Correct me if I'm wrong, but I believe "gamergate" was a result of the concept of "gamers" being attacked and generalized by the gaming press, which then led to many critical of the gaming press to unite under that banner. I don't think anyone started using "gamegate" as a hashtag before Leigh Alexander wrote her "anti-gamer" article, and many in the gaming press wrote similar articles.

It's true that some used gamergate hashtags to spew hate towards Zoe Quinn, but I'm pretty sure it didn't start as that. The Zoe Quinn thing started well before gamergate.

As you can see on this chart, hashtag GamerGate was first used on August 27th. It was used to spread videos about Zoe Quinn.

As you can see here, Alexander's article was written August 28th, after the hashtag was first being used.

So yes, it absolutely did start as an attack on Zoe Quinn, and yes, people absolutely were using the hashtag before Alexander wrote that article.

#6 Posted by Juno500 (429 posts) -

People who expect journalism to be unbiased are the same people who expect journalists to be robots.

Bias is a fundamental part of human psychology. You can't just put it the side, it's always there, no matter what you do. If you read something that appears to be unbiased, then what that probably means is that the bias is invisible to you.

#7 Posted by Juno500 (429 posts) -

For those of GamerGate who honestly wanted to have a discussion about the problems in gaming journalism, their good intentions were doomed the second they decided to join a movement that was originally started as a harassment campaign on an indie developer. Did they really think the gaming press would take them seriously? The fact that you have good intentions and legitimate concerns is not enough- how you go about achieving those intentions will have a major impact on your success.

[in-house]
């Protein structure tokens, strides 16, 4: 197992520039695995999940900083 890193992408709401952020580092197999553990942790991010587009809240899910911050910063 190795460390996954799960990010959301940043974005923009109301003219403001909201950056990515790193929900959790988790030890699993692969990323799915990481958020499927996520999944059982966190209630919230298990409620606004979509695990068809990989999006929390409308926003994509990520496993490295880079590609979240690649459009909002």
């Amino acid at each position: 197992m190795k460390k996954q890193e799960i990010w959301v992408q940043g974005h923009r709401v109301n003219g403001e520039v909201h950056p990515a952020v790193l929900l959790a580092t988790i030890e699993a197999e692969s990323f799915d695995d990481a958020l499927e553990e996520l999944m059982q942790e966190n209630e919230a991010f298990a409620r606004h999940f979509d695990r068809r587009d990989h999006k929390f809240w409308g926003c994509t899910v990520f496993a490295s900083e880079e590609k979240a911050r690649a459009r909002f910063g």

#8 Edited by Juno500 (429 posts) -

@gaff said:

@juno500: Hasn't Nich been out of journalism for almost a decade now? I wouldn't be surprised if people simply didn't remember, likewise with people such as John Ricciardi, Mark MacDonald, Greg Kasavin, Jeff Green, or Erik Wolpaw. Or Che Chou, James Mielke, Anthony Gallegos, Shane Bettenhausen, Tom Francis, Jay Frechette, David Ellis...

Why does it matter how long he's been out? He reminded people he was a journalist when he explained how he's been acting in a manner that GG finds unethical.

#9 Posted by Juno500 (429 posts) -

Last night, Nich Maragos went on twitter, used #GamerGate and explicitly admitted to engaging in the behavior that the movement claims to be against. Over the course of several tweets, he explained that he works for a game company, used to write about video games as a journalist, and made friends with several other journalists. Those same journalists later started covering the games he started making. This is exactly what #GamerGate claims to be against.

This got very few responses. Here he is, making himself a target, explicitly stating in no uncertain terms what was going on, and #GamerGate doesn't care. The few responses he did get were people upset at implications of misogyny, NOT that he was engaging in behavior they find unethical.

It is getting hard to believe that this is earnestly about ethics when the movement has been so selective about who receives sustained criticism.

#10 Edited by Juno500 (429 posts) -

It's just a game to them. Removing a journalist is a victory. This isn't about ethics, it's about removing the people they hate.